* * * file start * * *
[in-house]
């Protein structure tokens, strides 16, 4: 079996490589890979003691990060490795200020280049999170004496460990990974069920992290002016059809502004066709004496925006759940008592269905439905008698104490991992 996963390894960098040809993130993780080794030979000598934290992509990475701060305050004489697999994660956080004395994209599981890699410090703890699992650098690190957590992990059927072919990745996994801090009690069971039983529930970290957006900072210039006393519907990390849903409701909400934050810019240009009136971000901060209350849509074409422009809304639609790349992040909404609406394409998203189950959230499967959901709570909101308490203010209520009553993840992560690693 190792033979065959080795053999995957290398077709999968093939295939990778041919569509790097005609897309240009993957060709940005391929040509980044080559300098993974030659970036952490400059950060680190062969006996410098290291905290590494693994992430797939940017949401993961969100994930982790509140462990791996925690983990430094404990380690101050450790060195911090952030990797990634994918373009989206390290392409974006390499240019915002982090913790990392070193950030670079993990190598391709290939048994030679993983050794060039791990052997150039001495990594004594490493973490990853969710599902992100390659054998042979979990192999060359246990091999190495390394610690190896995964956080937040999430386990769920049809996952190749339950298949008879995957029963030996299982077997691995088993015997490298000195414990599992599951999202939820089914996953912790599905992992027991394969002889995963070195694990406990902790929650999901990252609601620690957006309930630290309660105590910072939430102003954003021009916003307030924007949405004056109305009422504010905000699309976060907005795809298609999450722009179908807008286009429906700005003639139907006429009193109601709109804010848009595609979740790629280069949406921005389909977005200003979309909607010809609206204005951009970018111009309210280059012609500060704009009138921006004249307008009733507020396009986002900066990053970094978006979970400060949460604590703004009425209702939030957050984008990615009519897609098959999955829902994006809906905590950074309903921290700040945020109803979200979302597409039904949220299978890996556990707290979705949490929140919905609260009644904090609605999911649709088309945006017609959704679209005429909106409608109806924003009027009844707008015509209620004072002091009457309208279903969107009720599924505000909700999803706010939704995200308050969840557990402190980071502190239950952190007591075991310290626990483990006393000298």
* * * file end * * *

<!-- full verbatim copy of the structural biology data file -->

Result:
[in-house]
């Protein structure tokens, strides 16, 4: 079996490589890979003691990060490795200020280049999170004496460990990974069920992290002016059809502004066709004496925006759940008592269905439905008698104490991992 996963390894960098040809993130993780080794030979000598934290992509990475701060305050004489697999994660956080004395994209599981890699410090703890699992650098690190957590992990059927072919990745996994801090009690069971039983529930970290957006900072210039006393519907990390849903409701909400934050810019240009009136971000901060209350849509074409422009809304639609790349992040909404609406394409998203189950959230499967959901709570909101308490203010209520009553993840992560690693 190792033979065959080795053999995957290398077709999968093939295939990778041919569509790097005609897309240009993957060709940005391929040509980044080559300098993974030659970036952490400059950060680190062969006996410098290291905290590494693994992430797939940017949401993961969100994930982790509140462990791996925690983990430094404990380690101050450790060195911090952030990797990634994918373009989206390290392409974006390499240019915002982090913790990392070193950030670079993990190598391709290939048994030679993983050794060039791990052997150039001495990594004594490493973490990853969710599902992100390659054998042979979990192999060359246990091999190495390394610690190896995964956080937040999430386990769920049809996952190749339950298949008879995957029963030996299982077997691995088993015997490298000195414990599992599951999202939820089914996953912790599905992992027991394969002889995963070195694990406990902790929650999901990252609601620690957006309930630290309660105590910072939430102003954003021009916003307030924007949405004056109305009422504010905000699309976060907005795809298609999450722009179908807008286009429906700005003639139907006429009193109601709109804010848009595609979740790629280069949406921005389909977005200003979309909607010809609206204005951009970018111009309210280059012609500060704009009138921006004249307008009733507020396009986002900066990053970094978006979970400060949460604590703004009425209702939030957050984008990615009519897609098959999955829902994006809906905590950074309903921290700040945020109803979200979302597409039904949220299978890996556990707290979705949490929140919905609260009644904090609605999911649709088309945006017609959704679209005429909106409608109806924003009027009844707008015509209620004072002091009457309208279903969107009720599924505000909700999803706010939704995200308050969840557990402190980071502190239950952190007591075991310290626990483990006393000298």